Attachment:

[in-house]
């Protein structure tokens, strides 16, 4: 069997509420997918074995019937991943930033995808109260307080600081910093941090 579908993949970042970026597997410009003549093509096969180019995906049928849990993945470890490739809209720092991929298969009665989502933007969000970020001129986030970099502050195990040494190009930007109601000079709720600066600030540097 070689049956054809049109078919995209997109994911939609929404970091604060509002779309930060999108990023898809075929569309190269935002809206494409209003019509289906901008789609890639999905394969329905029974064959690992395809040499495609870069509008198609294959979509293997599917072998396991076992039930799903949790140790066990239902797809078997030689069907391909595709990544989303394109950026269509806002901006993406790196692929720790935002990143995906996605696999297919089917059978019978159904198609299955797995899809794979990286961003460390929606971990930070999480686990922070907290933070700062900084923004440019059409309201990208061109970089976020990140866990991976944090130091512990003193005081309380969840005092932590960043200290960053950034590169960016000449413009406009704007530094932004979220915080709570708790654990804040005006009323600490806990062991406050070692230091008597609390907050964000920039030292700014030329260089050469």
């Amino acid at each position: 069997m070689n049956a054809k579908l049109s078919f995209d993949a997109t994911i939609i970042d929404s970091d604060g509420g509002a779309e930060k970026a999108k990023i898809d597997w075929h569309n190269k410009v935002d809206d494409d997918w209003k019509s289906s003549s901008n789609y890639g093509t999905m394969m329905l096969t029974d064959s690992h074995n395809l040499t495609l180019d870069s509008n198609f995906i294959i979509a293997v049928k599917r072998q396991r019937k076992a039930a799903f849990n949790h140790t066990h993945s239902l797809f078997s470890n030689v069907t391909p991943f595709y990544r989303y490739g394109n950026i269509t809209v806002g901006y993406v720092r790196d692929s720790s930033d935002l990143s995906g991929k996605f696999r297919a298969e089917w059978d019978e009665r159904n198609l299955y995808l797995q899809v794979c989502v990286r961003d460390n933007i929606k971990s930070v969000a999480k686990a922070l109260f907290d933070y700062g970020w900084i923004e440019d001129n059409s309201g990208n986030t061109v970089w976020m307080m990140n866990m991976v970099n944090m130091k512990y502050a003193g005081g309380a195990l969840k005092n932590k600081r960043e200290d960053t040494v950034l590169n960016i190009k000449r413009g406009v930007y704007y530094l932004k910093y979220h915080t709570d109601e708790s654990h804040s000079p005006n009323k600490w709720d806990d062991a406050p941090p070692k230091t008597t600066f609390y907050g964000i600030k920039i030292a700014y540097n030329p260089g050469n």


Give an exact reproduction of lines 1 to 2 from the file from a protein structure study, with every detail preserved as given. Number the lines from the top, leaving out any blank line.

[in-house]
């Protein structure tokens, strides 16, 4: 069997509420997918074995019937991943930033995808109260307080600081910093941090 579908993949970042970026597997410009003549093509096969180019995906049928849990993945470890490739809209720092991929298969009665989502933007969000970020001129986030970099502050195990040494190009930007109601000079709720600066600030540097 070689049956054809049109078919995209997109994911939609929404970091604060509002779309930060999108990023898809075929569309190269935002809206494409209003019509289906901008789609890639999905394969329905029974064959690992395809040499495609870069509008198609294959979509293997599917072998396991076992039930799903949790140790066990239902797809078997030689069907391909595709990544989303394109950026269509806002901006993406790196692929720790935002990143995906996605696999297919089917059978019978159904198609299955797995899809794979990286961003460390929606971990930070999480686990922070907290933070700062900084923004440019059409309201990208061109970089976020990140866990991976944090130091512990003193005081309380969840005092932590960043200290960053950034590169960016000449413009406009704007530094932004979220915080709570708790654990804040005006009323600490806990062991406050070692230091008597609390907050964000920039030292700014030329260089050469």